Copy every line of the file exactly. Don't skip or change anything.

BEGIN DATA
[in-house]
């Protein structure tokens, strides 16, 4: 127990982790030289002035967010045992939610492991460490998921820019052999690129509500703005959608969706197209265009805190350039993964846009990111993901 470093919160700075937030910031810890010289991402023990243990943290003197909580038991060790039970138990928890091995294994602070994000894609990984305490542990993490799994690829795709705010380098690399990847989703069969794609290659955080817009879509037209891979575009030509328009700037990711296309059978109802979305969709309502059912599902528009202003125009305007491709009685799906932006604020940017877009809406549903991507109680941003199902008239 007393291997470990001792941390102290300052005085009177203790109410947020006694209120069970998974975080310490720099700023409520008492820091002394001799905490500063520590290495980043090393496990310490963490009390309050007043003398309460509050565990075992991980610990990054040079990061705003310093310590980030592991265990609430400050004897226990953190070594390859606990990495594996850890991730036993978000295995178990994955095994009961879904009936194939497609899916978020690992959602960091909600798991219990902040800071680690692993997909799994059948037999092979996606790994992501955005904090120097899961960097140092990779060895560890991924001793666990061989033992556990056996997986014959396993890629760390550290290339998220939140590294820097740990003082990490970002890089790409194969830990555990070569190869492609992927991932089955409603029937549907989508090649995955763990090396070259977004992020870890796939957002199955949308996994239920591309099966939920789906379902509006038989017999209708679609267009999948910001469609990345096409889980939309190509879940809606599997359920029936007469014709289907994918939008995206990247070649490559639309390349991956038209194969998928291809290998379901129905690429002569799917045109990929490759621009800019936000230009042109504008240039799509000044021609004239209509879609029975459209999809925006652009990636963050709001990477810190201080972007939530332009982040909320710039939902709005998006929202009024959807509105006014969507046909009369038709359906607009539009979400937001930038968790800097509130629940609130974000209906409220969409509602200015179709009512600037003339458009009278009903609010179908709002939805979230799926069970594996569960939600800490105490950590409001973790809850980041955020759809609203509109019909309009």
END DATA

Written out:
[in-house]
């Protein structure tokens, strides 16, 4: 127990982790030289002035967010045992939610492991460490998921820019052999690129509500703005959608969706197209265009805190350039993964846009990111993901 470093919160700075937030910031810890010289991402023990243990943290003197909580038991060790039970138990928890091995294994602070994000894609990984305490542990993490799994690829795709705010380098690399990847989703069969794609290659955080817009879509037209891979575009030509328009700037990711296309059978109802979305969709309502059912599902528009202003125009305007491709009685799906932006604020940017877009809406549903991507109680941003199902008239 007393291997470990001792941390102290300052005085009177203790109410947020006694209120069970998974975080310490720099700023409520008492820091002394001799905490500063520590290495980043090393496990310490963490009390309050007043003398309460509050565990075992991980610990990054040079990061705003310093310590980030592991265990609430400050004897226990953190070594390859606990990495594996850890991730036993978000295995178990994955095994009961879904009936194939497609899916978020690992959602960091909600798991219990902040800071680690692993997909799994059948037999092979996606790994992501955005904090120097899961960097140092990779060895560890991924001793666990061989033992556990056996997986014959396993890629760390550290290339998220939140590294820097740990003082990490970002890089790409194969830990555990070569190869492609992927991932089955409603029937549907989508090649995955763990090396070259977004992020870890796939957002199955949308996994239920591309099966939920789906379902509006038989017999209708679609267009999948910001469609990345096409889980939309190509879940809606599997359920029936007469014709289907994918939008995206990247070649490559639309390349991956038209194969998928291809290998379901129905690429002569799917045109990929490759621009800019936000230009042109504008240039799509000044021609004239209509879609029975459209999809925006652009990636963050709001990477810190201080972007939530332009982040909320710039939902709005998006929202009024959807509105006014969507046909009369038709359906607009539009979400937001930038968790800097509130629940609130974000209906409220969409509602200015179709009512600037003339458009009278009903609010179908709002939805979230799926069970594996569960939600800490105490950590409001973790809850980041955020759809609203509109019909309009």